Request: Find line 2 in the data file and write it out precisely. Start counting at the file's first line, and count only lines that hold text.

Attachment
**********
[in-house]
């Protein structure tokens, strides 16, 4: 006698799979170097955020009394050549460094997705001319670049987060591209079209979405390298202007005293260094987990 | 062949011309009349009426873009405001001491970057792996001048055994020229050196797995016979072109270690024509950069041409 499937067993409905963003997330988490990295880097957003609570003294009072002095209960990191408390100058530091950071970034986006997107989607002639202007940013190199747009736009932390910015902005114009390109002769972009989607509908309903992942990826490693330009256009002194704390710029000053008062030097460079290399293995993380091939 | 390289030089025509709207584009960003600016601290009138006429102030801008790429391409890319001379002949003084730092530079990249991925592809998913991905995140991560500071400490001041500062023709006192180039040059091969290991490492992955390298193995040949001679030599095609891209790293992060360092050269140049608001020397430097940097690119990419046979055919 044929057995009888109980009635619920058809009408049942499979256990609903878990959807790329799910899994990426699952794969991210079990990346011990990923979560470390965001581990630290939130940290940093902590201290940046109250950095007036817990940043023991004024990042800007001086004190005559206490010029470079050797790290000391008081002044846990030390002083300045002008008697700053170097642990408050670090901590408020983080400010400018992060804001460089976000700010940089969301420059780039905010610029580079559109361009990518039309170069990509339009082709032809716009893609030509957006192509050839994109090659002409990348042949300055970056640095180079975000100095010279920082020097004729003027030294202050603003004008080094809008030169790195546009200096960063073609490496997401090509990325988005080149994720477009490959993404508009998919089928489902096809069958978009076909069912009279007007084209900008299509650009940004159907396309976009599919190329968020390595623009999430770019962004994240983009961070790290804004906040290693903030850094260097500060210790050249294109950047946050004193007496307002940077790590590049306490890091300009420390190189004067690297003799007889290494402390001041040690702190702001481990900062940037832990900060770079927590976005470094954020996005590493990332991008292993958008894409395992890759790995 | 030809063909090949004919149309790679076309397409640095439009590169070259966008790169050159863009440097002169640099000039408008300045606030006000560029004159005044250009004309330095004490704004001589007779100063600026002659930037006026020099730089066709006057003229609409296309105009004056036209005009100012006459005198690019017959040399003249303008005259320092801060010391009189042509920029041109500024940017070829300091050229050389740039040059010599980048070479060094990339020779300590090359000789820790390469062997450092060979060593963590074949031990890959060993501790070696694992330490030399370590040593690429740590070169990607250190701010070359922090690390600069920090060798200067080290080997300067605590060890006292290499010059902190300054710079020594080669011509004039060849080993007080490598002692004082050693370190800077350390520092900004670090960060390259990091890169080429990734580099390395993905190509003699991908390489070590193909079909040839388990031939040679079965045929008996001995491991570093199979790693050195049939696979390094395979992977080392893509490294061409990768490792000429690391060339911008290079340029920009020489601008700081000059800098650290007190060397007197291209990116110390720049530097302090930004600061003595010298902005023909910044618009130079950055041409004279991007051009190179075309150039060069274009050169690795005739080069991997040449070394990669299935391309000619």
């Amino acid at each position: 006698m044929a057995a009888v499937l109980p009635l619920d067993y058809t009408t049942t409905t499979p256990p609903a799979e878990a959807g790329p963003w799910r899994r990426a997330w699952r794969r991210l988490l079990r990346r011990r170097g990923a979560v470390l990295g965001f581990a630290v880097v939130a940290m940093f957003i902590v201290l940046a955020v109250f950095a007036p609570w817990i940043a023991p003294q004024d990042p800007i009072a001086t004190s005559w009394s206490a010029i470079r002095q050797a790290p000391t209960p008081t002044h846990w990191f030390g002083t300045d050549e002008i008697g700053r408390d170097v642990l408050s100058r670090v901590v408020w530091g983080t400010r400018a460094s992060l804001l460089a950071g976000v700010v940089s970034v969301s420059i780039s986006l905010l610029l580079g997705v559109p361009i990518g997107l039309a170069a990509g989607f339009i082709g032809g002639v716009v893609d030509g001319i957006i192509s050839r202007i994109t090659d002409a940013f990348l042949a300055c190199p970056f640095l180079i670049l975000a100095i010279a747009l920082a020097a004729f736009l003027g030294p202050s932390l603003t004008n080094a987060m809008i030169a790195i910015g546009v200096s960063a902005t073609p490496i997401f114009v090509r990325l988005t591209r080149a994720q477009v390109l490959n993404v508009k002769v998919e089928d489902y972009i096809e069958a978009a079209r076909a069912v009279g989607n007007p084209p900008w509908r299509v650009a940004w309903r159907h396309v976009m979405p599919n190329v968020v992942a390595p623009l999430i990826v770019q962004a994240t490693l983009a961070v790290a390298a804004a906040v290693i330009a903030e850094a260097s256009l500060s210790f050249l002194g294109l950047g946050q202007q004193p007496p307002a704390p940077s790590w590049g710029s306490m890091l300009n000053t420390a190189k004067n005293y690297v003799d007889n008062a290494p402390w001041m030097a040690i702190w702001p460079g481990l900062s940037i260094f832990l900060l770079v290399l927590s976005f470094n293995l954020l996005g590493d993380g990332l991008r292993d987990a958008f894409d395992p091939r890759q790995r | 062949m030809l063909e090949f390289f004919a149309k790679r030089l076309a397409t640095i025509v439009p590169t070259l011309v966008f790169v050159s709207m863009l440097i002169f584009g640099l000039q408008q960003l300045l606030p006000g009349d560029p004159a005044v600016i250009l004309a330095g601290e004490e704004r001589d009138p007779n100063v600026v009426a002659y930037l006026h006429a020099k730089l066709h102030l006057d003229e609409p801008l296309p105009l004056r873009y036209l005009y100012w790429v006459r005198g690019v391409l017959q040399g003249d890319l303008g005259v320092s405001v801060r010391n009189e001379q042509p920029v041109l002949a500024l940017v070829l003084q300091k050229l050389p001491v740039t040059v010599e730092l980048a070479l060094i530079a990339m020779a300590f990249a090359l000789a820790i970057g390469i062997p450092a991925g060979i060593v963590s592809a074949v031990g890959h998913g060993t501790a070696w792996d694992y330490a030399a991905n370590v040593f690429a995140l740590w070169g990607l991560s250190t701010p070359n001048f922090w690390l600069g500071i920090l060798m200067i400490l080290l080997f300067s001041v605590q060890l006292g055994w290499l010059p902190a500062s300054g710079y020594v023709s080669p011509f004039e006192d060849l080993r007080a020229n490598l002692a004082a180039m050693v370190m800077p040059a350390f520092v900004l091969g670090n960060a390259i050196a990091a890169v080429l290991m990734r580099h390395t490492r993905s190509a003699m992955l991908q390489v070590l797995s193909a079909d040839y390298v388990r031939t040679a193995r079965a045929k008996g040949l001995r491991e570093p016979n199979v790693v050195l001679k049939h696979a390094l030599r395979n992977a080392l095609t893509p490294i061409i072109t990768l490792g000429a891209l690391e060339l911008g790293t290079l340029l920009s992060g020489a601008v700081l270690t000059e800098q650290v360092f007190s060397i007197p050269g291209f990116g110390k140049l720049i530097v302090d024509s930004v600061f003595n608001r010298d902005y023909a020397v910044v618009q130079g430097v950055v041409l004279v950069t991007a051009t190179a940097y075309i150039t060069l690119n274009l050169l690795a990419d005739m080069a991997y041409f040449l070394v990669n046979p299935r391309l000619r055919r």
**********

């Protein structure tokens, strides 16, 4: 006698799979170097955020009394050549460094997705001319670049987060591209079209979405390298202007005293260094987990 | 062949011309009349009426873009405001001491970057792996001048055994020229050196797995016979072109270690024509950069041409 499937067993409905963003997330988490990295880097957003609570003294009072002095209960990191408390100058530091950071970034986006997107989607002639202007940013190199747009736009932390910015902005114009390109002769972009989607509908309903992942990826490693330009256009002194704390710029000053008062030097460079290399293995993380091939 | 390289030089025509709207584009960003600016601290009138006429102030801008790429391409890319001379002949003084730092530079990249991925592809998913991905995140991560500071400490001041500062023709006192180039040059091969290991490492992955390298193995040949001679030599095609891209790293992060360092050269140049608001020397430097940097690119990419046979055919 044929057995009888109980009635619920058809009408049942499979256990609903878990959807790329799910899994990426699952794969991210079990990346011990990923979560470390965001581990630290939130940290940093902590201290940046109250950095007036817990940043023991004024990042800007001086004190005559206490010029470079050797790290000391008081002044846990030390002083300045002008008697700053170097642990408050670090901590408020983080400010400018992060804001460089976000700010940089969301420059780039905010610029580079559109361009990518039309170069990509339009082709032809716009893609030509957006192509050839994109090659002409990348042949300055970056640095180079975000100095010279920082020097004729003027030294202050603003004008080094809008030169790195546009200096960063073609490496997401090509990325988005080149994720477009490959993404508009998919089928489902096809069958978009076909069912009279007007084209900008299509650009940004159907396309976009599919190329968020390595623009999430770019962004994240983009961070790290804004906040290693903030850094260097500060210790050249294109950047946050004193007496307002940077790590590049306490890091300009420390190189004067690297003799007889290494402390001041040690702190702001481990900062940037832990900060770079927590976005470094954020996005590493990332991008292993958008894409395992890759790995 | 030809063909090949004919149309790679076309397409640095439009590169070259966008790169050159863009440097002169640099000039408008300045606030006000560029004159005044250009004309330095004490704004001589007779100063600026002659930037006026020099730089066709006057003229609409296309105009004056036209005009100012006459005198690019017959040399003249303008005259320092801060010391009189042509920029041109500024940017070829300091050229050389740039040059010599980048070479060094990339020779300590090359000789820790390469062997450092060979060593963590074949031990890959060993501790070696694992330490030399370590040593690429740590070169990607250190701010070359922090690390600069920090060798200067080290080997300067605590060890006292290499010059902190300054710079020594080669011509004039060849080993007080490598002692004082050693370190800077350390520092900004670090960060390259990091890169080429990734580099390395993905190509003699991908390489070590193909079909040839388990031939040679079965045929008996001995491991570093199979790693050195049939696979390094395979992977080392893509490294061409990768490792000429690391060339911008290079340029920009020489601008700081000059800098650290007190060397007197291209990116110390720049530097302090930004600061003595010298902005023909910044618009130079950055041409004279991007051009190179075309150039060069274009050169690795005739080069991997040449070394990669299935391309000619």